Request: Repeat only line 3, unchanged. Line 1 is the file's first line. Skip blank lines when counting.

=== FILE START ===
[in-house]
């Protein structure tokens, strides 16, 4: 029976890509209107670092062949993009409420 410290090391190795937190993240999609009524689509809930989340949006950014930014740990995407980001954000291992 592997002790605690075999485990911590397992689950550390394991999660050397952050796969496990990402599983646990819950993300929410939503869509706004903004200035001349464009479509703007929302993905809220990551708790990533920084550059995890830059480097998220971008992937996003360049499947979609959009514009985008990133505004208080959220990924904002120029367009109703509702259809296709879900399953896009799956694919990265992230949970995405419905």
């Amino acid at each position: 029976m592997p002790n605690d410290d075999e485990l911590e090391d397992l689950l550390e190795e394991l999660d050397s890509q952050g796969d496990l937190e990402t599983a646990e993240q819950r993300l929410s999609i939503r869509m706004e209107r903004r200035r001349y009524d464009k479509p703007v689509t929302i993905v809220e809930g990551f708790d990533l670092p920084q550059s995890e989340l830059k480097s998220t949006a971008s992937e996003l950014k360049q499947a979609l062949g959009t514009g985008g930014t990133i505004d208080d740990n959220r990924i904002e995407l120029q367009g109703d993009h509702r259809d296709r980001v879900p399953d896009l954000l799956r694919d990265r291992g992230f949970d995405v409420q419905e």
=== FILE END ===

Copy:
């Amino acid at each position: 029976m592997p002790n605690d410290d075999e485990l911590e090391d397992l689950l550390e190795e394991l999660d050397s890509q952050g796969d496990l937190e990402t599983a646990e993240q819950r993300l929410s999609i939503r869509m706004e209107r903004r200035r001349y009524d464009k479509p703007v689509t929302i993905v809220e809930g990551f708790d990533l670092p920084q550059s995890e989340l830059k480097s998220t949006a971008s992937e996003l950014k360049q499947a979609l062949g959009t514009g985008g930014t990133i505004d208080d740990n959220r990924i904002e995407l120029q367009g109703d993009h509702r259809d296709r980001v879900p399953d896009l954000l799956r694919d990265r291992g992230f949970d995405v409420q419905e």